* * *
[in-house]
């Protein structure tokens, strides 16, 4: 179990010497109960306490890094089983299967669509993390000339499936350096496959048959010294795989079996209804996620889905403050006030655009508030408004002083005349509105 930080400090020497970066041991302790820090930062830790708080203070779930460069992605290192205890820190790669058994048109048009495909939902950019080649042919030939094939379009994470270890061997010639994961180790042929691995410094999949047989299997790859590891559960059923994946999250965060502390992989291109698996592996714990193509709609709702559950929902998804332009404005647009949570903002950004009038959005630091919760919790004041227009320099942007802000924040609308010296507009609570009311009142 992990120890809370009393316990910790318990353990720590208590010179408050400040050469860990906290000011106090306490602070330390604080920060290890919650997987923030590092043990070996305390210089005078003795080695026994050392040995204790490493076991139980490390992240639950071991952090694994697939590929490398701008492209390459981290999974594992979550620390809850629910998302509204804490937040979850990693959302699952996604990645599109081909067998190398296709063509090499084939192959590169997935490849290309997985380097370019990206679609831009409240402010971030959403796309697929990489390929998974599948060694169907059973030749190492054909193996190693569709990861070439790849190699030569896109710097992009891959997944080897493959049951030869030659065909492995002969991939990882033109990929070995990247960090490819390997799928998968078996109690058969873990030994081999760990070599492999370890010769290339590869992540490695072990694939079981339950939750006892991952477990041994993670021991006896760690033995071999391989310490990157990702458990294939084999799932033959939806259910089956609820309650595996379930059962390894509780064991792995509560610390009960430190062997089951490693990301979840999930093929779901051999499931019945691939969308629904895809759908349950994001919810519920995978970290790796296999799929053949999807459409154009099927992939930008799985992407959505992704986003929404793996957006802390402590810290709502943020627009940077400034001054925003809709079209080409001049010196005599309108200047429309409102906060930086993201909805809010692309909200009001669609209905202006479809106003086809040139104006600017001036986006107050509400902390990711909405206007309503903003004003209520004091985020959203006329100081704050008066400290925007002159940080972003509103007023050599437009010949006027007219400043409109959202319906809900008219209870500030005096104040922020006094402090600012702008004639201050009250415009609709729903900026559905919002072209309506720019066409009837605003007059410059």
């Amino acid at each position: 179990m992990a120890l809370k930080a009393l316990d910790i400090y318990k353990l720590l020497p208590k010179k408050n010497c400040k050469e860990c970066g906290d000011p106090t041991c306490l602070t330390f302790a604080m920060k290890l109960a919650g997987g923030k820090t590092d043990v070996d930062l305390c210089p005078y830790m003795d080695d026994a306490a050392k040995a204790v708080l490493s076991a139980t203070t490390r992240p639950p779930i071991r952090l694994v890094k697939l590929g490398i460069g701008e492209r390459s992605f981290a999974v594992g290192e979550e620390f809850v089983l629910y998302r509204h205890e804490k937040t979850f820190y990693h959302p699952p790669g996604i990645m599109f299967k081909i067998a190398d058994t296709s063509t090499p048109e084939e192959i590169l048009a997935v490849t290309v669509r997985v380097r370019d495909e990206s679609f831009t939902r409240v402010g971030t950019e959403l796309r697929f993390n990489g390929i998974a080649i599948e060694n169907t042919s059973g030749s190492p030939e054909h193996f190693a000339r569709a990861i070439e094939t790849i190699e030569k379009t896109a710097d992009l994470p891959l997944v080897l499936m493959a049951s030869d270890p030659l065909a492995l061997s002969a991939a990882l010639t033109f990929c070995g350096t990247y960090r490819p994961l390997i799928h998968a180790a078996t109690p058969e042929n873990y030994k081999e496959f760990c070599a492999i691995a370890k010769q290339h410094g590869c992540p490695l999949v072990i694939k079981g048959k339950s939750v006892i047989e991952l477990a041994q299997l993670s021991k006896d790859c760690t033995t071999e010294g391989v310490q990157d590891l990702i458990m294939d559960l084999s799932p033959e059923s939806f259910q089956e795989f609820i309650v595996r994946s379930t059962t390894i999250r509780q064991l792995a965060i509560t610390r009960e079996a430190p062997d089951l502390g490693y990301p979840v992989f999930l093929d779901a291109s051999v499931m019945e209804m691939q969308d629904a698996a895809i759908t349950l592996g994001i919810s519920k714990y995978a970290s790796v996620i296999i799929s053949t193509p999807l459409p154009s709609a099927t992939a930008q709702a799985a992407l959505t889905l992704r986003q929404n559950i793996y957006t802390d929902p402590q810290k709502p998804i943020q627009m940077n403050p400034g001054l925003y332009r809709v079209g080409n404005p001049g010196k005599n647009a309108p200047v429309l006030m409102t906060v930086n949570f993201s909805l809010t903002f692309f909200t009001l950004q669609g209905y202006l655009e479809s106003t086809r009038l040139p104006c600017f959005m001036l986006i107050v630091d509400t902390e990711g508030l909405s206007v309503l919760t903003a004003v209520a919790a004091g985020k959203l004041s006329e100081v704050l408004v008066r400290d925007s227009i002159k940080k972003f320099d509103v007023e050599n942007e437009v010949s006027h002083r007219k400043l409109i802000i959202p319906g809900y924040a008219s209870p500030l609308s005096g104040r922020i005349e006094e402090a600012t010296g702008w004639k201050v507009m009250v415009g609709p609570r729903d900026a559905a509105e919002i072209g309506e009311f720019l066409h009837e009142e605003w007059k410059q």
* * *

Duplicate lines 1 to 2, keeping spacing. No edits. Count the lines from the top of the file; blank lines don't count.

[in-house]
């Protein structure tokens, strides 16, 4: 179990010497109960306490890094089983299967669509993390000339499936350096496959048959010294795989079996209804996620889905403050006030655009508030408004002083005349509105 930080400090020497970066041991302790820090930062830790708080203070779930460069992605290192205890820190790669058994048109048009495909939902950019080649042919030939094939379009994470270890061997010639994961180790042929691995410094999949047989299997790859590891559960059923994946999250965060502390992989291109698996592996714990193509709609709702559950929902998804332009404005647009949570903002950004009038959005630091919760919790004041227009320099942007802000924040609308010296507009609570009311009142 992990120890809370009393316990910790318990353990720590208590010179408050400040050469860990906290000011106090306490602070330390604080920060290890919650997987923030590092043990070996305390210089005078003795080695026994050392040995204790490493076991139980490390992240639950071991952090694994697939590929490398701008492209390459981290999974594992979550620390809850629910998302509204804490937040979850990693959302699952996604990645599109081909067998190398296709063509090499084939192959590169997935490849290309997985380097370019990206679609831009409240402010971030959403796309697929990489390929998974599948060694169907059973030749190492054909193996190693569709990861070439790849190699030569896109710097992009891959997944080897493959049951030869030659065909492995002969991939990882033109990929070995990247960090490819390997799928998968078996109690058969873990030994081999760990070599492999370890010769290339590869992540490695072990694939079981339950939750006892991952477990041994993670021991006896760690033995071999391989310490990157990702458990294939084999799932033959939806259910089956609820309650595996379930059962390894509780064991792995509560610390009960430190062997089951490693990301979840999930093929779901051999499931019945691939969308629904895809759908349950994001919810519920995978970290790796296999799929053949999807459409154009099927992939930008799985992407959505992704986003929404793996957006802390402590810290709502943020627009940077400034001054925003809709079209080409001049010196005599309108200047429309409102906060930086993201909805809010692309909200009001669609209905202006479809106003086809040139104006600017001036986006107050509400902390990711909405206007309503903003004003209520004091985020959203006329100081704050008066400290925007002159940080972003509103007023050599437009010949006027007219400043409109959202319906809900008219209870500030005096104040922020006094402090600012702008004639201050009250415009609709729903900026559905919002072209309506720019066409009837605003007059410059």